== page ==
Solid evidence for the defence: How ArcticZymes’ heat-labile dsDNase has revolutionised the handling of precious DNA samples in forensic labs
Contamination – a forensic challenge
Isolating a perpetrator’s DNA from a victim of sexual assault involves complex and labour-intensive steps, which could potentially result in a poor DNA sample.
To reduce processing steps, ArcticZymes’ newly developed enzyme provides an effective solution for DNA isolation without the need for harsh, contamination-prone preparation steps. In this way it can improve forensic analysis and preserve much stronger evidence for the courtroom.
In order to obtain relatively pure sperm DNA from a vaginal swab, one needs to selectively remove the victim’s DNA from the sample. This is achieved by first chemically lysing the victim’s cells (the sperm is not damaged by this step). The sample is then spun down and washed repeatedly to remove the victim’s DNA from the sperm.
However, this washing step is not only time-consuming, but can also result in significant loss of sperm, leading to a suboptimal or even failed forensic analysis.
A collaborating scientist working in a forensic lab set out to develop a protocol that would eradicate the need for the washing step. To achieve this, the researcher proposed that ArcticZymes’ unique dsDNase could be used to remove any contaminating victim’s DNA without the need for washing. The only problem was that the available dsDNase at that time required inactivation for 20 minutes at 65˚C, a temperature that risks damaging the sperm sample.
A revolutionary approach to enzyme design
To find an ideal solution, the researcher asked if ArcticZymes could create a dsDNase that could be inactivated at a lower temperature, and for a shorter time.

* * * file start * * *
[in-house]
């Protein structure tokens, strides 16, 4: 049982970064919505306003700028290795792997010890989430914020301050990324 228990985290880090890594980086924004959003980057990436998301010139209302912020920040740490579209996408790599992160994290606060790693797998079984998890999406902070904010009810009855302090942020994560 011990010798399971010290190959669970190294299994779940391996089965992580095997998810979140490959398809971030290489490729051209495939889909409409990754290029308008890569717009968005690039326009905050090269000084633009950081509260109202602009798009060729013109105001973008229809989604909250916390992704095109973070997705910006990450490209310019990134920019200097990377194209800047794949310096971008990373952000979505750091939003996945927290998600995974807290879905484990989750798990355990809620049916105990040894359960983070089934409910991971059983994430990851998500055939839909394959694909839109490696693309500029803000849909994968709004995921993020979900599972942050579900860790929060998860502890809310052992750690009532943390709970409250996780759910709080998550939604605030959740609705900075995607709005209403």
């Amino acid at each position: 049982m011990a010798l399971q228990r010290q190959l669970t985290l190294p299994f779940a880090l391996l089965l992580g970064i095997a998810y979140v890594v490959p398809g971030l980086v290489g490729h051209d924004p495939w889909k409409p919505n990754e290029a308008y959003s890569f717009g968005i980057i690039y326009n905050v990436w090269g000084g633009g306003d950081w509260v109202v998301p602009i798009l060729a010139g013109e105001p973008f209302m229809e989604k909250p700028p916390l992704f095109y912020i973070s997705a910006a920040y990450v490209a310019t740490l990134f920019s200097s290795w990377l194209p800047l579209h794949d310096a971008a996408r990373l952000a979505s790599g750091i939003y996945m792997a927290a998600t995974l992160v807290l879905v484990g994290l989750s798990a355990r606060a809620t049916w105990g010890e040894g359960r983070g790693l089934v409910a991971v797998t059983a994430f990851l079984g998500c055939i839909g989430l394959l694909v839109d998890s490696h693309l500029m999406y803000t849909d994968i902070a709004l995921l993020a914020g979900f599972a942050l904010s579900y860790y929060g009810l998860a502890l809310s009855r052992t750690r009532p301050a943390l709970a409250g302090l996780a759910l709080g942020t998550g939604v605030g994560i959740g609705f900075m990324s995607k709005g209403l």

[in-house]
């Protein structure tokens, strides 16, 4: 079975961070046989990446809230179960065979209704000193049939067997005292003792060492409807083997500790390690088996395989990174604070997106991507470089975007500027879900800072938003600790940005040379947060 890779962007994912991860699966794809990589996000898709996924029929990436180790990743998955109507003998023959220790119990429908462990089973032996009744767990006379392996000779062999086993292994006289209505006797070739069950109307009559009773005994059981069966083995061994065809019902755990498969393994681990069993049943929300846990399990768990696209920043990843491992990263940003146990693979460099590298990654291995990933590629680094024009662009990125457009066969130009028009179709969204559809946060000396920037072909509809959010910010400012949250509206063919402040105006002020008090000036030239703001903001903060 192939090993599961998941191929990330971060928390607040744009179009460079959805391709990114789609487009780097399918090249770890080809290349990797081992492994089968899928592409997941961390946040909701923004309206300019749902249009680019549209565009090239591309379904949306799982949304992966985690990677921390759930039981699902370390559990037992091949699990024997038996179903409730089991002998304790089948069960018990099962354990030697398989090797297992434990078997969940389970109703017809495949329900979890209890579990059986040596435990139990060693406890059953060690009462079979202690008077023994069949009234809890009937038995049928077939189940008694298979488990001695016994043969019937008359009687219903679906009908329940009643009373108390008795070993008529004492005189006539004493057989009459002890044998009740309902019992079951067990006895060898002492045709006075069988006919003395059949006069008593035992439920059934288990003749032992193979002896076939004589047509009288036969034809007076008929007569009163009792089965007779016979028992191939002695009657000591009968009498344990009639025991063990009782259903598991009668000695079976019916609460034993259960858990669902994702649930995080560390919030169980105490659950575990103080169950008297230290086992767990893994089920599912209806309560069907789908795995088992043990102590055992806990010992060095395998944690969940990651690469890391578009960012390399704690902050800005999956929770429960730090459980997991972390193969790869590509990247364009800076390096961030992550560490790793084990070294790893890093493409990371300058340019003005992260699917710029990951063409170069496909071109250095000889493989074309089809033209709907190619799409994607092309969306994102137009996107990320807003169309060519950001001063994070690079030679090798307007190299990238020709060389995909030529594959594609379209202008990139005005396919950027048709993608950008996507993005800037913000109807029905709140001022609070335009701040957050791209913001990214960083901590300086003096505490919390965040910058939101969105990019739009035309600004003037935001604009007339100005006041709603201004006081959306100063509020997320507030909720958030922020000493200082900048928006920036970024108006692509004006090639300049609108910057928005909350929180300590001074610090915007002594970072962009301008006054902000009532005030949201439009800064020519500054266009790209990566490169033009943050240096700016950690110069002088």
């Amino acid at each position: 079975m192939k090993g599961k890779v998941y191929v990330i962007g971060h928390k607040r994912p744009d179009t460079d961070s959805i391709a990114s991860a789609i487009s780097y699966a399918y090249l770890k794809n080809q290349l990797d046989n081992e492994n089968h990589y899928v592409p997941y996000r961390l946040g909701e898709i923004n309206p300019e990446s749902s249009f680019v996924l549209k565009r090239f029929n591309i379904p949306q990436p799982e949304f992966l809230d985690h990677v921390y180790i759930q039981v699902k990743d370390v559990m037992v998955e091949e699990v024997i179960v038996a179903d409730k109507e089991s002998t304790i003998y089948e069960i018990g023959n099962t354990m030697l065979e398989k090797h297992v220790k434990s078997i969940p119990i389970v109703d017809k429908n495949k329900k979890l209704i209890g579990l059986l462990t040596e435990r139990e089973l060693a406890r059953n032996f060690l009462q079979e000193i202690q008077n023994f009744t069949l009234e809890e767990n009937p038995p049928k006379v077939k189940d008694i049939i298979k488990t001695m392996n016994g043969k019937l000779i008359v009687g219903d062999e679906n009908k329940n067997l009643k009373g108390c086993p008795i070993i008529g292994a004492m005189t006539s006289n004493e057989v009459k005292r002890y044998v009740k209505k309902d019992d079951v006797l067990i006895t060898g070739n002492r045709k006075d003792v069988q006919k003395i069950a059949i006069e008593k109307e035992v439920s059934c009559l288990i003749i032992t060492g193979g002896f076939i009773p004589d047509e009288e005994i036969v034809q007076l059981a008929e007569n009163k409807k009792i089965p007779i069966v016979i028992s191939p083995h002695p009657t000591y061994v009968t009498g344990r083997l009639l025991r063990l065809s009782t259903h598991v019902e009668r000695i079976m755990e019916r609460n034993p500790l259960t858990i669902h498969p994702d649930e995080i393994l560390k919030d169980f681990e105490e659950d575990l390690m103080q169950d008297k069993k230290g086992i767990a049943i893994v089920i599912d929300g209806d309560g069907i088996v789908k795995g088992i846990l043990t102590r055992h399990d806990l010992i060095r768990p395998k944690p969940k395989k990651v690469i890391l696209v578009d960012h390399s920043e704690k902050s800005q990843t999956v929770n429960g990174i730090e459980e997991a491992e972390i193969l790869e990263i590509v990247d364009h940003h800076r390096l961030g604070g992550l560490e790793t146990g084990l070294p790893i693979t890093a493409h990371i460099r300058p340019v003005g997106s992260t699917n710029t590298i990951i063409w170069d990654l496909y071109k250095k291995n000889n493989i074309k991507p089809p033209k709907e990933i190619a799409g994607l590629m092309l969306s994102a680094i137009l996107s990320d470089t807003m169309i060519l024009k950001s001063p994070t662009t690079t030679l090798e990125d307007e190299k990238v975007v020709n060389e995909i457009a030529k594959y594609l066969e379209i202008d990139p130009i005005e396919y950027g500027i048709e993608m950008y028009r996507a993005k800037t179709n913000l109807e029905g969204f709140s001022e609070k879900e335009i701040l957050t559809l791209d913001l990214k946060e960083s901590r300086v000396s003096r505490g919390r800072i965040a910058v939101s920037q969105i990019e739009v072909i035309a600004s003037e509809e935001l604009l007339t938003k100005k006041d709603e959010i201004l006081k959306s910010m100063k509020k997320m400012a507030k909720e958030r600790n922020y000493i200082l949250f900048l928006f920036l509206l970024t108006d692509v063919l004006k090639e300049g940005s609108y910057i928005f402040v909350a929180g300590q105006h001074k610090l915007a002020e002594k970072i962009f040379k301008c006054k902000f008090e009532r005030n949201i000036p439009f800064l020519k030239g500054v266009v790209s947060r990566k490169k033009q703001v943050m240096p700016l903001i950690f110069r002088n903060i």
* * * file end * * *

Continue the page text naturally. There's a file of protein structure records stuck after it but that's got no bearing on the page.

With the challenge set, and in close collaboration with NorStruct at the University of Tromsø, Norway, ArcticZymes’ scientists began to experiment with the structure of the enzymes. What they discovered was that by changing one or more of 11 specific amino acids, they could modify the enzyme’s heat-labile characteristic, while maintaining its enzymatic activity.
ArcticZymes’ scientists manipulated these specific amino acids through several targeted mutations. All mutated genes were cloned and transformed into Pichia pastoris (a type of yeast) to produce enzymes for functional studies.
Functional testing unveiled an optimal enzyme product, named HL-dsDNase (Heat-Labile dsDNase), that can be inactivated by a five-minute incubation at 58°C, thereby achieving the initial goal to create a uniquely custom product with drastically-reduced inactivation temperature and time.
Once engineered, HL-dsDNase was sent to the forensic scientist where it achieved excellent results. By design, it eradicated the need for the washing step, thereby minimising damage to samples and significantly decreasing the time needed to process DNA samples. Furthermore, by simplifying the procedure, there was less chance of introducing contaminating DNA into the mix.
For extra reassurance, HL-dsDNase was found to be useful for the purification of reagents such as Taq polymerase, primers and dNTPs, which are easily prone to contaminated through handling. Therefore it is very important to eliminate contaminating DNA from all sources to prevent incrimination of the wrong person.
HL-dsDNase was born out of a unique combination of ArcticZymes’ distinct, high-quality enzymes and its customer-oriented expertise in genetic engineering.
By working directly with researchers in the field, ArcticZymes’ scientists are able to tailor-design cutting-edge products that can simplify and improve the workflows of any scientific lab or product development of prospective commercial partners.